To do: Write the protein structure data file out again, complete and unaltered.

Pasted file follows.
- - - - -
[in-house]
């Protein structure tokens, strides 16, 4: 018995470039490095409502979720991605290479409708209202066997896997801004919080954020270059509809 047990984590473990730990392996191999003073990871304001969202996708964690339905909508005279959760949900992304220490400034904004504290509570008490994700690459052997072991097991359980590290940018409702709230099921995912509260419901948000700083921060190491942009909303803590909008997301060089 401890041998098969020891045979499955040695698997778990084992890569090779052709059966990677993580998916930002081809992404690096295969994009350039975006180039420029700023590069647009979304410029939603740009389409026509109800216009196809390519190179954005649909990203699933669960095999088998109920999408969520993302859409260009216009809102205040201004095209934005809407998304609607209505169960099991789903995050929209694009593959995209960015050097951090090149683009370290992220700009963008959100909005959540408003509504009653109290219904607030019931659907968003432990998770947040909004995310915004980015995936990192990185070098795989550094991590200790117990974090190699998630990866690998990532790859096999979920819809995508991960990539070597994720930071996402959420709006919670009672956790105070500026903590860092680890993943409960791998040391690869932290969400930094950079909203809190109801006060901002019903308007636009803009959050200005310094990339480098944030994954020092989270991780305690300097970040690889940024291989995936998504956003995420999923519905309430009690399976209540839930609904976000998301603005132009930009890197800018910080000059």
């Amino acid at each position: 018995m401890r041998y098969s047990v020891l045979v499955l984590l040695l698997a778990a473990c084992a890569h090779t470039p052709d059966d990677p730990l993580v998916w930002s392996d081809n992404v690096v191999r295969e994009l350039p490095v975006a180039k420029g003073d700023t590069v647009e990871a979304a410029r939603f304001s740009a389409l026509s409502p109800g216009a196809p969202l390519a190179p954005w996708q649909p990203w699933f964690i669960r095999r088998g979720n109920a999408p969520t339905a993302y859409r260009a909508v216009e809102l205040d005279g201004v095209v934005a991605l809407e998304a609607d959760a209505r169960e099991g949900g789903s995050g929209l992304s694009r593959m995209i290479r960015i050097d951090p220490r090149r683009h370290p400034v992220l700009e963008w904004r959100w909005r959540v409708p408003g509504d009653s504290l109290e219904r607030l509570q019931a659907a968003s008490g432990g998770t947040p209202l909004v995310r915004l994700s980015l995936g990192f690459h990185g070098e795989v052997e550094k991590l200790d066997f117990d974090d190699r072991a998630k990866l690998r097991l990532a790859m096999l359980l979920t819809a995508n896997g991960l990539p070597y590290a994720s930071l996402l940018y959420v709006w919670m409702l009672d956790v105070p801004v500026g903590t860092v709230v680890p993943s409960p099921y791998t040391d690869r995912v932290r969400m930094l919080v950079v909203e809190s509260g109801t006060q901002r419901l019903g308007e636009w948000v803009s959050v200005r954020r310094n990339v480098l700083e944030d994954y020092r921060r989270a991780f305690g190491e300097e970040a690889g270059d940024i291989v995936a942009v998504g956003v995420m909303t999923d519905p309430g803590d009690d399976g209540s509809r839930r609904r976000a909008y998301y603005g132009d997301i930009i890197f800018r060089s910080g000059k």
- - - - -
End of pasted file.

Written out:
[in-house]
């Protein structure tokens, strides 16, 4: 018995470039490095409502979720991605290479409708209202066997896997801004919080954020270059509809 047990984590473990730990392996191999003073990871304001969202996708964690339905909508005279959760949900992304220490400034904004504290509570008490994700690459052997072991097991359980590290940018409702709230099921995912509260419901948000700083921060190491942009909303803590909008997301060089 401890041998098969020891045979499955040695698997778990084992890569090779052709059966990677993580998916930002081809992404690096295969994009350039975006180039420029700023590069647009979304410029939603740009389409026509109800216009196809390519190179954005649909990203699933669960095999088998109920999408969520993302859409260009216009809102205040201004095209934005809407998304609607209505169960099991789903995050929209694009593959995209960015050097951090090149683009370290992220700009963008959100909005959540408003509504009653109290219904607030019931659907968003432990998770947040909004995310915004980015995936990192990185070098795989550094991590200790117990974090190699998630990866690998990532790859096999979920819809995508991960990539070597994720930071996402959420709006919670009672956790105070500026903590860092680890993943409960791998040391690869932290969400930094950079909203809190109801006060901002019903308007636009803009959050200005310094990339480098944030994954020092989270991780305690300097970040690889940024291989995936998504956003995420999923519905309430009690399976209540839930609904976000998301603005132009930009890197800018910080000059």
């Amino acid at each position: 018995m401890r041998y098969s047990v020891l045979v499955l984590l040695l698997a778990a473990c084992a890569h090779t470039p052709d059966d990677p730990l993580v998916w930002s392996d081809n992404v690096v191999r295969e994009l350039p490095v975006a180039k420029g003073d700023t590069v647009e990871a979304a410029r939603f304001s740009a389409l026509s409502p109800g216009a196809p969202l390519a190179p954005w996708q649909p990203w699933f964690i669960r095999r088998g979720n109920a999408p969520t339905a993302y859409r260009a909508v216009e809102l205040d005279g201004v095209v934005a991605l809407e998304a609607d959760a209505r169960e099991g949900g789903s995050g929209l992304s694009r593959m995209i290479r960015i050097d951090p220490r090149r683009h370290p400034v992220l700009e963008w904004r959100w909005r959540v409708p408003g509504d009653s504290l109290e219904r607030l509570q019931a659907a968003s008490g432990g998770t947040p209202l909004v995310r915004l994700s980015l995936g990192f690459h990185g070098e795989v052997e550094k991590l200790d066997f117990d974090d190699r072991a998630k990866l690998r097991l990532a790859m096999l359980l979920t819809a995508n896997g991960l990539p070597y590290a994720s930071l996402l940018y959420v709006w919670m409702l009672d956790v105070p801004v500026g903590t860092v709230v680890p993943s409960p099921y791998t040391d690869r995912v932290r969400m930094l919080v950079v909203e809190s509260g109801t006060q901002r419901l019903g308007e636009w948000v803009s959050v200005r954020r310094n990339v480098l700083e944030d994954y020092r921060r989270a991780f305690g190491e300097e970040a690889g270059d940024i291989v995936a942009v998504g956003v995420m909303t999923d519905p309430g803590d009690d399976g209540s509809r839930r609904r976000a909008y998301y603005g132009d997301i930009i890197f800018r060089s910080g000059k």